The efficient remedy for this class of evils is education, an equal education! If parents would give their daughters the same mental training they do their sons, they could not be converted into slaves so handily. Every where there is a distinction between the education of boys and girls--if the boys get little, the girls get less; as they get more, the proportion is kept up. If you wish to maintain your proper position in society, to command the respect of your friends now, and husbands and chil- [P. 81] dren in future, you should read, read--think, study, try to be wise, to know your own places and keep them, your own duties and do them. You should try to understand every thing you see and hear; to act and judge for yourselves; to remember you each have a soul of your own to account for; --a mind of your own to improve. When you once get these ideas fixed, and learn to act upon them, no man or set of men, no laws, customs, or combinations of them can seriously oppress you. Ignorance, folly, and levity, are more or less essential to the character of a slave. If women knew their rights, and proper places, we would never hear of men "making their wives" do this, that, or the other.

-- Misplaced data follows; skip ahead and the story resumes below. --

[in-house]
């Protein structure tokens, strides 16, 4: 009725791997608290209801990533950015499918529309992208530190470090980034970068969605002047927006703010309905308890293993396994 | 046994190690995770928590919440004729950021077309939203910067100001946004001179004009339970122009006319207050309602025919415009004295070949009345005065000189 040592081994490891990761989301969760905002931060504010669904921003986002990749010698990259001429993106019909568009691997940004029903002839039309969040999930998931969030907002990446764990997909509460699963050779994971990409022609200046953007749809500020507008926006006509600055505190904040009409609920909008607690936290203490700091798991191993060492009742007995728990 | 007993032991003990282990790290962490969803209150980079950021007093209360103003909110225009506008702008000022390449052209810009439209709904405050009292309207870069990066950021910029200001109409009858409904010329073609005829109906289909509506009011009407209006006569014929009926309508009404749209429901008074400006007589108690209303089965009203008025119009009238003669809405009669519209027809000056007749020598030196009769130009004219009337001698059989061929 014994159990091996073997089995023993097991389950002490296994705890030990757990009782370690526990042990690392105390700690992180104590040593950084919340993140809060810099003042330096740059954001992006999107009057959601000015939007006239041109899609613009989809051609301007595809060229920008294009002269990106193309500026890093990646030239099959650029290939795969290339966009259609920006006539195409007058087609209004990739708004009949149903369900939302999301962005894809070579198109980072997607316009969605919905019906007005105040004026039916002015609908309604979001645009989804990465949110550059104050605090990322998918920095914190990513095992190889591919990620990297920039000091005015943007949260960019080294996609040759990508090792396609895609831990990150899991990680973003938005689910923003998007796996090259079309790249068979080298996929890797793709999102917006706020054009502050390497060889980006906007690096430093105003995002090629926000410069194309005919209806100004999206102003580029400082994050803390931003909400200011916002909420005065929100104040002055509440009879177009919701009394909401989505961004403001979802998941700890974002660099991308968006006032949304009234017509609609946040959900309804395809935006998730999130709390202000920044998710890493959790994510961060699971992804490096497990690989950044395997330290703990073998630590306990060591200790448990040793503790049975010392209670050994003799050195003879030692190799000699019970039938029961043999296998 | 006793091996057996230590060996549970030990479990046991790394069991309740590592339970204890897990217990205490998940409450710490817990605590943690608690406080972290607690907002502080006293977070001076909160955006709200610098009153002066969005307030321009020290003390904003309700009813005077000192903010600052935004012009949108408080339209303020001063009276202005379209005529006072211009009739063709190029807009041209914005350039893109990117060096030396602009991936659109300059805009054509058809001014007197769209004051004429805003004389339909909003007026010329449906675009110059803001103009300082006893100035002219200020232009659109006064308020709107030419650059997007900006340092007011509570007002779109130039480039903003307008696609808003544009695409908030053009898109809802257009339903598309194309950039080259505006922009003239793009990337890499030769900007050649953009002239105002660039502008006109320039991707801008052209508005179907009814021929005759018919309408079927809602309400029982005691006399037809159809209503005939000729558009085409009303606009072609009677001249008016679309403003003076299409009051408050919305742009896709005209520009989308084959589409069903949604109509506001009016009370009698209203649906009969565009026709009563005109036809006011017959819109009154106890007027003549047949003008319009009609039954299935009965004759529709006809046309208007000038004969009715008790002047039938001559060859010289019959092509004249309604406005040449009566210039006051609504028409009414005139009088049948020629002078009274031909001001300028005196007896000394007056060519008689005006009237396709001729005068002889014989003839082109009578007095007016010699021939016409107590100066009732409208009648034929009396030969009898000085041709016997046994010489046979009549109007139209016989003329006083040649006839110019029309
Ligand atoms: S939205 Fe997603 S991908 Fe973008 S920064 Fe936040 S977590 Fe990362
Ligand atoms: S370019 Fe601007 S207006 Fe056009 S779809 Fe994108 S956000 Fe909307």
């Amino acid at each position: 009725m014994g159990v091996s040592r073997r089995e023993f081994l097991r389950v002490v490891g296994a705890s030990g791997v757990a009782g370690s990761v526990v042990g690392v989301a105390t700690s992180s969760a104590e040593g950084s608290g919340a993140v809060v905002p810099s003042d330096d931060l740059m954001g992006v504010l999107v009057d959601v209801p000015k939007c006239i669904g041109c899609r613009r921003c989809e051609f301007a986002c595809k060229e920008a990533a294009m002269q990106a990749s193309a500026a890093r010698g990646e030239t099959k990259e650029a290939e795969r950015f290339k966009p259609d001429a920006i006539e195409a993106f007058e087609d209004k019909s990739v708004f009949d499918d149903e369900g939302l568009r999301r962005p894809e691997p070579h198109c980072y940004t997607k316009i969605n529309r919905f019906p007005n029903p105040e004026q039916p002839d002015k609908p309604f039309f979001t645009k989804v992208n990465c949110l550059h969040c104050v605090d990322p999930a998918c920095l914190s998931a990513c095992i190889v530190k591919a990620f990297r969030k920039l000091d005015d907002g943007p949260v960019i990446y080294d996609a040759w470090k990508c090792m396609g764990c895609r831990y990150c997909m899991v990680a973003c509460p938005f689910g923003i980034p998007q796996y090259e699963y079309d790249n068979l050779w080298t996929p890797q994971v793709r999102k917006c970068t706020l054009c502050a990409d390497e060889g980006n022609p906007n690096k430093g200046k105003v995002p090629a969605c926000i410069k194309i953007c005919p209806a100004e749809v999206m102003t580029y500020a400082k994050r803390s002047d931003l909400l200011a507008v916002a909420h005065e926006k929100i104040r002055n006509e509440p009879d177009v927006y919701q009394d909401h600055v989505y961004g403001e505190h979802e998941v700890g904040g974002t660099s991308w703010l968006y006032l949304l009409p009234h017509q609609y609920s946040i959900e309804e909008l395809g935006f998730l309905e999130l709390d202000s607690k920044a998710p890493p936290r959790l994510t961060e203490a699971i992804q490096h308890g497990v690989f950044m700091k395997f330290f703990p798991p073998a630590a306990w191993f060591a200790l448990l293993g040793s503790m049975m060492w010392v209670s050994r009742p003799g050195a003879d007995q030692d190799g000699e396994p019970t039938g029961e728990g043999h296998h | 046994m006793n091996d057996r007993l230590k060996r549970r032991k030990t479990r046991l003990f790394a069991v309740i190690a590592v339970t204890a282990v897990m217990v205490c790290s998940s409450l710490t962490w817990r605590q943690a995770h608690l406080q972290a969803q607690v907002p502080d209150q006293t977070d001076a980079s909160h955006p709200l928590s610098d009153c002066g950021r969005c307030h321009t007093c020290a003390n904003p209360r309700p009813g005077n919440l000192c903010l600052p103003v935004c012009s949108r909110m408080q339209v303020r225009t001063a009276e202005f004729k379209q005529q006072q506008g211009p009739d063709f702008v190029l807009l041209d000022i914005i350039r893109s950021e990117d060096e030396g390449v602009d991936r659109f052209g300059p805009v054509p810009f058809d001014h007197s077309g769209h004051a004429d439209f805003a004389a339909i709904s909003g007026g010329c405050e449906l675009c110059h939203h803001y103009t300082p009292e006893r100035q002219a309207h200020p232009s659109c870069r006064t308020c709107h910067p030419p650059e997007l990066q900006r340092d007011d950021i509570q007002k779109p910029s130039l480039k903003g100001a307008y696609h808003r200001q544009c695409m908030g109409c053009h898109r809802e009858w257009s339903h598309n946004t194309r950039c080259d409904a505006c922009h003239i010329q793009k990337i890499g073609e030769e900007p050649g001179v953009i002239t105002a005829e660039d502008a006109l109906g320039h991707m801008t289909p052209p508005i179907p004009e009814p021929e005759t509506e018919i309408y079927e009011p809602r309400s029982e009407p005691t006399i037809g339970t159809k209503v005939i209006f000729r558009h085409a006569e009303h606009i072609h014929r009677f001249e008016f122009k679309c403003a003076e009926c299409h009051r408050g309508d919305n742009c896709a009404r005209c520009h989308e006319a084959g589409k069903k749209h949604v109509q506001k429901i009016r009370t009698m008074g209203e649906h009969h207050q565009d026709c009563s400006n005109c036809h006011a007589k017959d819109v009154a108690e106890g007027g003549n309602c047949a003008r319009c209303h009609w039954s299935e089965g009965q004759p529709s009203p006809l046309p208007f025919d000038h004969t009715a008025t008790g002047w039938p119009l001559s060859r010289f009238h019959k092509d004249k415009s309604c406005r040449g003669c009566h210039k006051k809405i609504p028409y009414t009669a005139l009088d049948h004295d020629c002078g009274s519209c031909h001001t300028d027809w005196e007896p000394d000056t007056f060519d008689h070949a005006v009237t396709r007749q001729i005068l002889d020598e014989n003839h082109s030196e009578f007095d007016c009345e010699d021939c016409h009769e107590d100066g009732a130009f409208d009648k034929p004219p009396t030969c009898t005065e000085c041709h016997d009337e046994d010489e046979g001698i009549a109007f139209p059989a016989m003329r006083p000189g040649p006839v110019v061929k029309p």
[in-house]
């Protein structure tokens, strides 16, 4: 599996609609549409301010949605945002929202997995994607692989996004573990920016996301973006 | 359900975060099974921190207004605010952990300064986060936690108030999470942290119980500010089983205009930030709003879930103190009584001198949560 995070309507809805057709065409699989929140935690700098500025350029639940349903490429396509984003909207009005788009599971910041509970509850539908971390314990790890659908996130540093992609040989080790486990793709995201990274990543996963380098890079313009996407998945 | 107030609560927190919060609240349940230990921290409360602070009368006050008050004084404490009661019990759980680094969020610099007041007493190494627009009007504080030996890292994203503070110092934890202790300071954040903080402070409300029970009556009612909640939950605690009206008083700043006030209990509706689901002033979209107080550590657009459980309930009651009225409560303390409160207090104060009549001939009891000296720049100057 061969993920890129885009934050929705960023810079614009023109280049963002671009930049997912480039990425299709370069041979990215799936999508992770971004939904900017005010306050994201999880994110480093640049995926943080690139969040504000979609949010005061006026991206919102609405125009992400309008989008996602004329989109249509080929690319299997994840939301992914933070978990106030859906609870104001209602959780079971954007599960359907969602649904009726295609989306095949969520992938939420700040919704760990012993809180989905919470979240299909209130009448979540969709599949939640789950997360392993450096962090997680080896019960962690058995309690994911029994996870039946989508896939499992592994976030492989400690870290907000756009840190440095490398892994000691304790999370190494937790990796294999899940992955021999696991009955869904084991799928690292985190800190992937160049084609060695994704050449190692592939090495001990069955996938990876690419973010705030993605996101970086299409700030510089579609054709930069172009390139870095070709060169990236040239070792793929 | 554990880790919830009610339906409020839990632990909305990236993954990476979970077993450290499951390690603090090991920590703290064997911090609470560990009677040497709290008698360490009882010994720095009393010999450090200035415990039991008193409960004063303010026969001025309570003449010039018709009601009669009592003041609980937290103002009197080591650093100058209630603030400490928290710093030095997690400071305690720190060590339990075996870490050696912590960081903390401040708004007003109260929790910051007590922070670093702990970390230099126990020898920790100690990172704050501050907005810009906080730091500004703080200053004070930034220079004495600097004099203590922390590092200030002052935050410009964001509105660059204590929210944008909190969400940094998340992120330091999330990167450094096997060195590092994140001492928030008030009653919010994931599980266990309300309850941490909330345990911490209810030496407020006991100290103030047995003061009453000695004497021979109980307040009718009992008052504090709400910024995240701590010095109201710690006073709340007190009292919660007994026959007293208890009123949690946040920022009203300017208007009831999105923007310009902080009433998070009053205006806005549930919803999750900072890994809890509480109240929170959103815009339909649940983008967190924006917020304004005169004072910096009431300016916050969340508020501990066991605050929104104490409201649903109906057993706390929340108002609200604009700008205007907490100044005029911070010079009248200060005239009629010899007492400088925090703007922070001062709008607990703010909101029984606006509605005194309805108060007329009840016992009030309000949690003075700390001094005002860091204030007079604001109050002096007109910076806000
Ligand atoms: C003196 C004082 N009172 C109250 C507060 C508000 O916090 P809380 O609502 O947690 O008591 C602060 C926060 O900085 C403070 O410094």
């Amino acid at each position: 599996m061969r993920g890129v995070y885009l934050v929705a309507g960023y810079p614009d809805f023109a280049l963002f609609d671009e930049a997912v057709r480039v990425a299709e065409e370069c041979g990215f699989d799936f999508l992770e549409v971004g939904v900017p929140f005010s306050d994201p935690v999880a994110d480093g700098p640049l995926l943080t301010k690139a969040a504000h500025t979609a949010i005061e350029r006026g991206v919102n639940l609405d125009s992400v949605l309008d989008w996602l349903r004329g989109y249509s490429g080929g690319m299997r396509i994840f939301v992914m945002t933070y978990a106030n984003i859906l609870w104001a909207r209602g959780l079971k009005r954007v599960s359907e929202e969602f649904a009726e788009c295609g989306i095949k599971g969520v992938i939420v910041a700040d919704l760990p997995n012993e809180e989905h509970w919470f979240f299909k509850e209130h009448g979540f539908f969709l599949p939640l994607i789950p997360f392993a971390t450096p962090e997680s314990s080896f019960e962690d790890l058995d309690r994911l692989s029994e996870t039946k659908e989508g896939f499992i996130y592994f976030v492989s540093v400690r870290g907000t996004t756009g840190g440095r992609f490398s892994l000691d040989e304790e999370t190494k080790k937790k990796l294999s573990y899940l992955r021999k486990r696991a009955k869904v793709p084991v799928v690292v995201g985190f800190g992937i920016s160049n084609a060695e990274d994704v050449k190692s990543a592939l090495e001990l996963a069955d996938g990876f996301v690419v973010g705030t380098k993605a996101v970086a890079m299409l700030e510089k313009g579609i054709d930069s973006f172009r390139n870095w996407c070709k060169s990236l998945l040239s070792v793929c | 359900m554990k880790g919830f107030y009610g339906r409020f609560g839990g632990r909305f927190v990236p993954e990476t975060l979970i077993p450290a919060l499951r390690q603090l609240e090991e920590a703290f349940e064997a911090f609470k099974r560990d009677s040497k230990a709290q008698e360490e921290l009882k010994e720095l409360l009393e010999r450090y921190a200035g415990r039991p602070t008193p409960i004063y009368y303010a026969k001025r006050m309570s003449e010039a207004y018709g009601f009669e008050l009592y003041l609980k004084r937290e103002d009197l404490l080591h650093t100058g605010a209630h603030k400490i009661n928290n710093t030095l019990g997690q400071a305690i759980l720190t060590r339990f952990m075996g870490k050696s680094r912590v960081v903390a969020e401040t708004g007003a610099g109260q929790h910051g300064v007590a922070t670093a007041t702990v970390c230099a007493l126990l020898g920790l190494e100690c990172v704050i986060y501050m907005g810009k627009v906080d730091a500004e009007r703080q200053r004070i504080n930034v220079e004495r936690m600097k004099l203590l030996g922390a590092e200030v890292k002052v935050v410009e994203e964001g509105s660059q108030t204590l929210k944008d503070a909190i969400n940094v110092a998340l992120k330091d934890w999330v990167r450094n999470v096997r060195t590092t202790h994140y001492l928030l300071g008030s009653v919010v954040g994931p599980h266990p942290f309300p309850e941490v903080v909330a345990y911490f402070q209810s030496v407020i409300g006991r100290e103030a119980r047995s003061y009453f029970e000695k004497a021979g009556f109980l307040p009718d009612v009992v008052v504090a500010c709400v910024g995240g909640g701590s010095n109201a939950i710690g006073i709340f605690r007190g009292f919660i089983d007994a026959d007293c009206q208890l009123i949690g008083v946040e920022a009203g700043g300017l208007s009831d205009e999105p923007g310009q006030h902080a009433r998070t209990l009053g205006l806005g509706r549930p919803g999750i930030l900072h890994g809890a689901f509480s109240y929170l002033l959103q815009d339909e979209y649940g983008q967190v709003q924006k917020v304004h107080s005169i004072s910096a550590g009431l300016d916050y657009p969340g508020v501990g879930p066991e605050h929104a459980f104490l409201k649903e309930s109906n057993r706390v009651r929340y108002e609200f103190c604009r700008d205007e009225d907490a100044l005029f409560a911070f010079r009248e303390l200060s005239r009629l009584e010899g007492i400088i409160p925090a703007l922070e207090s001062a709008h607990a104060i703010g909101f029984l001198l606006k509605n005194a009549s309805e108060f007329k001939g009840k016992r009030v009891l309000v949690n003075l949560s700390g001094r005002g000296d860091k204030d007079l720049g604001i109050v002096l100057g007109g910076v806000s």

NOTES
[1]Popery was a popular, if derogatory, term for Roman Catholicism; John Calvin was the 16th Century theologian and religious leader whose teachings inspired the Presbyterian Church in which Swisshelm was raised. John Wesley was the 18th century theologian and religious leader whose teachings inspired the Methodist Church which her husband sought to make her join. Swisshelm's use of the term "reformation" in this context was a pun on the Protestant Reformation Calvin helped start and which Wesley saw himself as carrying on.